There is a sense in which no religion dies, unless it be through the extermination of its believers and practitioners and the destruction of its sacred traditions. So long as there is any historical continuity, elements, however transformed in the transmission, will survive into the belief systems of the physical and cultural heirs of the community under examination. This is certainly the case with the religion of Ugarit, whose links with contiguous and subsequent cultures can be so well documented.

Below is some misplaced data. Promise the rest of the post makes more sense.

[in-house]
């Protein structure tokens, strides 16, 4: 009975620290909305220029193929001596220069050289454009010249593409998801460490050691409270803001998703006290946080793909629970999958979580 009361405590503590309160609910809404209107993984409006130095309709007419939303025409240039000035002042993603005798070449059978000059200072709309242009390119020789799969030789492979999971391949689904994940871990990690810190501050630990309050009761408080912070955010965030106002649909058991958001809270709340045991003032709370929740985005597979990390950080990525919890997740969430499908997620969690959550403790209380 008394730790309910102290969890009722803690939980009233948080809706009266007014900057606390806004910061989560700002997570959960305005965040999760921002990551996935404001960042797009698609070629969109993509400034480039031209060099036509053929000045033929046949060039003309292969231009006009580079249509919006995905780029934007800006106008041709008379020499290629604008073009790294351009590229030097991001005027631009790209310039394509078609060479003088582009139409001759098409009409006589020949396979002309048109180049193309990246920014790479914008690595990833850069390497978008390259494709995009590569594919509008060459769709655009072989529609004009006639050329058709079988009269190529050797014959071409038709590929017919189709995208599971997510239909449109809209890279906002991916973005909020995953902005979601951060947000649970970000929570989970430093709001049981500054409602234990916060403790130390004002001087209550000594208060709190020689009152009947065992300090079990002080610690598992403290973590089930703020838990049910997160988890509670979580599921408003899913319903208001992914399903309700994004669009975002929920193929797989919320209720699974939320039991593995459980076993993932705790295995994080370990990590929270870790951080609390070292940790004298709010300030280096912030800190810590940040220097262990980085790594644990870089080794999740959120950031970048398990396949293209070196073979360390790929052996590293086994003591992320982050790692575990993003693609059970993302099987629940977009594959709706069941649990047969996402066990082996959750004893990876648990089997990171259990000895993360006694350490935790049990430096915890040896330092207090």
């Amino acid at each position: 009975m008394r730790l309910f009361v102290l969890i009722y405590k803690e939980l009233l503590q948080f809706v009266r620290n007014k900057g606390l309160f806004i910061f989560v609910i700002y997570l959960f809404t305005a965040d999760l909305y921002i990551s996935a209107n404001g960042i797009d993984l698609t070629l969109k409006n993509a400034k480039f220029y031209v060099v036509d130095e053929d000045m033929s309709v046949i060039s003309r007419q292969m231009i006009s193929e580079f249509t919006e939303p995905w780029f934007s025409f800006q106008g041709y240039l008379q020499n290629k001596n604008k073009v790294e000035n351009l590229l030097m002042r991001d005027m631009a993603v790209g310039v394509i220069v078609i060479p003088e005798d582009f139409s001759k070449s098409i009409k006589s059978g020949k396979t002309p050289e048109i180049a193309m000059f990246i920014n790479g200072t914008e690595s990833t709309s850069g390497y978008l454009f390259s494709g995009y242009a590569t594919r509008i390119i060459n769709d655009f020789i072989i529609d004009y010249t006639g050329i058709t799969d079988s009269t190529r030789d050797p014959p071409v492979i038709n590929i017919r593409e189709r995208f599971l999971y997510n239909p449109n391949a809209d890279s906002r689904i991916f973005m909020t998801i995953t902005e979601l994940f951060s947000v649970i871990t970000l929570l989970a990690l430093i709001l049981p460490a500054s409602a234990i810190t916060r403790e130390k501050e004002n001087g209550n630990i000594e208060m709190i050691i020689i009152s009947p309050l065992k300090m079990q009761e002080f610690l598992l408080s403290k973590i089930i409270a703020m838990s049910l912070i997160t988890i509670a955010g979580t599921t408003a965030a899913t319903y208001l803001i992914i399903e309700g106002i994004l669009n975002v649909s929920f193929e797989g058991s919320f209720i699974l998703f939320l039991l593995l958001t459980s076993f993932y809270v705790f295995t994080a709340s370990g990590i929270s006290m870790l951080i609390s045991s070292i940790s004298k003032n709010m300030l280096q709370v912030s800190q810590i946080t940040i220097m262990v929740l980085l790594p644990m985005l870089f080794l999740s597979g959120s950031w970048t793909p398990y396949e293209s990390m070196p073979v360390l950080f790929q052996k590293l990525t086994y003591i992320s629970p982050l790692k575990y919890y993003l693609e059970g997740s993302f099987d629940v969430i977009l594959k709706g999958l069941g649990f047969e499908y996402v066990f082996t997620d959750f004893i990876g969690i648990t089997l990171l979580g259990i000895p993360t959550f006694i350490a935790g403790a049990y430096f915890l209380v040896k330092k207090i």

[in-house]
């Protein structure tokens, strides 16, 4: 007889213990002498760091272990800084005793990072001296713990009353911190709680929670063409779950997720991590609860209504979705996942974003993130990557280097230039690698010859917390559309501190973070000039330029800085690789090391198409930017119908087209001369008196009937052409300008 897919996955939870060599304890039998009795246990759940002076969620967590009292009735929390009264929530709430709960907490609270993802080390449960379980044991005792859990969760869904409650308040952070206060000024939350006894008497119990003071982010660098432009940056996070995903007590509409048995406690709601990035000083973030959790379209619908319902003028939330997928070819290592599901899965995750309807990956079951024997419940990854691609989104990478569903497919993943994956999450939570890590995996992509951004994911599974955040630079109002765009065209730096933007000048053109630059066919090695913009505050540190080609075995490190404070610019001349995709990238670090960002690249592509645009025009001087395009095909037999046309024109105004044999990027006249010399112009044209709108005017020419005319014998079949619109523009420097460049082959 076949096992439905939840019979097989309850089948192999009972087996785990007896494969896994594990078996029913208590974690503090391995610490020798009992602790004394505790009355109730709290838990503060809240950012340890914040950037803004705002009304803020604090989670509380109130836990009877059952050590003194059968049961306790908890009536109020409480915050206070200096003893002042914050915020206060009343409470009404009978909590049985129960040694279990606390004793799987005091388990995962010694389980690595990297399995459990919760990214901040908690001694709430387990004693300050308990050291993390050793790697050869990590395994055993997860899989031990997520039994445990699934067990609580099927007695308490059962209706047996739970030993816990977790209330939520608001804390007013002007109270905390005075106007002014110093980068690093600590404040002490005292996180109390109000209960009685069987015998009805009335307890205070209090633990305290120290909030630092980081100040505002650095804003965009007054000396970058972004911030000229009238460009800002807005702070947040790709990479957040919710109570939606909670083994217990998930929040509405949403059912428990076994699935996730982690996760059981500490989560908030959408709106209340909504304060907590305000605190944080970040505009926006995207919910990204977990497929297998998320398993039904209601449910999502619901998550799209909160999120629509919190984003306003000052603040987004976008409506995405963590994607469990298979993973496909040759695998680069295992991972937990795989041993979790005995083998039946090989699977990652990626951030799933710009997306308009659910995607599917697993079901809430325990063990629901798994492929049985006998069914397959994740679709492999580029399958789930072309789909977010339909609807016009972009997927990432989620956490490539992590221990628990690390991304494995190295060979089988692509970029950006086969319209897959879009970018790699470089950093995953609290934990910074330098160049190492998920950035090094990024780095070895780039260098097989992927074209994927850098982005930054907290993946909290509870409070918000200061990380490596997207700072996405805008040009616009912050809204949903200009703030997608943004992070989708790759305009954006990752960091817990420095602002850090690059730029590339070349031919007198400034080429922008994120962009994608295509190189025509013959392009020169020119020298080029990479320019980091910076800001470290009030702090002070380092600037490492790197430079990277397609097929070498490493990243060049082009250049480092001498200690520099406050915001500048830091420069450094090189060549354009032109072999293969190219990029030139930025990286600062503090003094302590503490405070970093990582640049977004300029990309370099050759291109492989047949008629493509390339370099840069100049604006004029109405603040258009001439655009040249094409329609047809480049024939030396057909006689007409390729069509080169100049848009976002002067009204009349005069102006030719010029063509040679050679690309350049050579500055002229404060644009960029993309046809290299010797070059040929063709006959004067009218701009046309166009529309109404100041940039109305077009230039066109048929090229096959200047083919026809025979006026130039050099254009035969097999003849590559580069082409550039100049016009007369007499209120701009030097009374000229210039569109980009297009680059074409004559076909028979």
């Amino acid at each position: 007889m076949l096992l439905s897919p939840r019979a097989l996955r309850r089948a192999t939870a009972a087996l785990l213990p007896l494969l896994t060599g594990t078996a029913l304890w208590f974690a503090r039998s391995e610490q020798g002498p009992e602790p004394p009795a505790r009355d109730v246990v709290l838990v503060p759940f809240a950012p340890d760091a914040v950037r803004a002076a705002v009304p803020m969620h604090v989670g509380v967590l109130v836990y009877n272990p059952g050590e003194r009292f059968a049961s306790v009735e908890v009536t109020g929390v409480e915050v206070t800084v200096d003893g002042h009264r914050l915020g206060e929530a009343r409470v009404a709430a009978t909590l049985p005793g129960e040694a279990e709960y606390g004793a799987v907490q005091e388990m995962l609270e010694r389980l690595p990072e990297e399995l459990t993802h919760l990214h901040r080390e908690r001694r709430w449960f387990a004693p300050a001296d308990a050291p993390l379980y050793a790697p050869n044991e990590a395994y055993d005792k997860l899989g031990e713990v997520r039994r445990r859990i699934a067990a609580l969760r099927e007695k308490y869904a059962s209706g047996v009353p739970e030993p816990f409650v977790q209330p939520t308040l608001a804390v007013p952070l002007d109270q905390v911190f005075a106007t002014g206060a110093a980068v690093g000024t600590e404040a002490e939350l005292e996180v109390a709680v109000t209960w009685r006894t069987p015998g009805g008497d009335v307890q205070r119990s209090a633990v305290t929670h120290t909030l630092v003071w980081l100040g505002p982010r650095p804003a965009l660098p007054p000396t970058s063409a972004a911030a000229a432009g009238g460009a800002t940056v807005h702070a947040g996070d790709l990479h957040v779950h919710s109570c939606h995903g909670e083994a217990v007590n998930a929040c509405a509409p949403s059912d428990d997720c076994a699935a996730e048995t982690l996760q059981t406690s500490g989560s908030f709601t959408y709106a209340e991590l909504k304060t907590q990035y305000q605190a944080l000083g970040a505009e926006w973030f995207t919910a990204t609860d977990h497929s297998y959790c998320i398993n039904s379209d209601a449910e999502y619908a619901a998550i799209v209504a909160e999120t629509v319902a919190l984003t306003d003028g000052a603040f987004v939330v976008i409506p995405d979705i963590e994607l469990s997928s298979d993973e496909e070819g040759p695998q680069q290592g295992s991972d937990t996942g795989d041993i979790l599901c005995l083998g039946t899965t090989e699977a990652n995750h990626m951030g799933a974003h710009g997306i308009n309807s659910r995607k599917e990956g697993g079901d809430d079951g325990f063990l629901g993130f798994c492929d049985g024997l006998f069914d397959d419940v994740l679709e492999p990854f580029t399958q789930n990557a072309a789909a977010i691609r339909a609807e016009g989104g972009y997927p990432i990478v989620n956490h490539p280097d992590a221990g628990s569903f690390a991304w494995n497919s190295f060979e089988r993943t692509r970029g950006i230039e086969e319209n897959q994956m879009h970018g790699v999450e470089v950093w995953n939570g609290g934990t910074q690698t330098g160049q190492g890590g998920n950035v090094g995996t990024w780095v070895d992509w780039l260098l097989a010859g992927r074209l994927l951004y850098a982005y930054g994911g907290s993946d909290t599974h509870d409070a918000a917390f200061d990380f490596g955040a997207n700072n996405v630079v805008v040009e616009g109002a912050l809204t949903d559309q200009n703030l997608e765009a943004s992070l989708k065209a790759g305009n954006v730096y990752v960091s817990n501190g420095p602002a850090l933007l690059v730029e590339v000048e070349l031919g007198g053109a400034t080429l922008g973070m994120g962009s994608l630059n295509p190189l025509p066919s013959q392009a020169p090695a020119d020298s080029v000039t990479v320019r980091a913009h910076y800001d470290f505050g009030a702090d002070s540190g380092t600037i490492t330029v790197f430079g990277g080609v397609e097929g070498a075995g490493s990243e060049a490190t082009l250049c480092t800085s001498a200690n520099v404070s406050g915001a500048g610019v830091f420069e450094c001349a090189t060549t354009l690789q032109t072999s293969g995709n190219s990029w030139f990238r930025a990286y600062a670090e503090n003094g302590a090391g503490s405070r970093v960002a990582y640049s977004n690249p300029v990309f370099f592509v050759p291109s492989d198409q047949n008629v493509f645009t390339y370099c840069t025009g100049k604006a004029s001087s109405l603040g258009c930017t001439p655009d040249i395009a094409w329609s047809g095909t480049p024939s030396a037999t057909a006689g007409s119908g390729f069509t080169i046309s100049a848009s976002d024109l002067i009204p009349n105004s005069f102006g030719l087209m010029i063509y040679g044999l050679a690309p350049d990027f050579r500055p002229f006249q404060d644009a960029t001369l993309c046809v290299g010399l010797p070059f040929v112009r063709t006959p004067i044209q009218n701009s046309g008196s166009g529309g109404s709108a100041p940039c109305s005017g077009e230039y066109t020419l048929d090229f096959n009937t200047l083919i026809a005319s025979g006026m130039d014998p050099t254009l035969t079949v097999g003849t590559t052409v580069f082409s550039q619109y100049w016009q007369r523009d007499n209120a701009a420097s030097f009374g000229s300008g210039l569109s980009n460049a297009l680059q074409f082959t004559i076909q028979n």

The city of Ugarit, rediscovered and excavated continuously from 1929 to the present day at the north Syrian coastal site of Tell Ras Shamra, 11 km north of Latakia (Map 3.1), has yielded more substantial written records than any other in the Levant throughout the ancient (BCE) period, and indeed more than all other sites in Syria, the Lebanon and Israel put together. While this archive is fairly restricted in scope, dating from the Late Bronze Age, from the late fourteenth to the first decade of the twelfth century BCE, its religious contents in particular betray wide influences, and have significant links with later religious tradition, in Greece, the Levant and in particular Israel. The importance of this material is out of all proportion to its limited quantity, and if one archaeological site should be identified as the most significant for the early history of the entire region (including Israel), Ras Shamra has perhaps the best claim.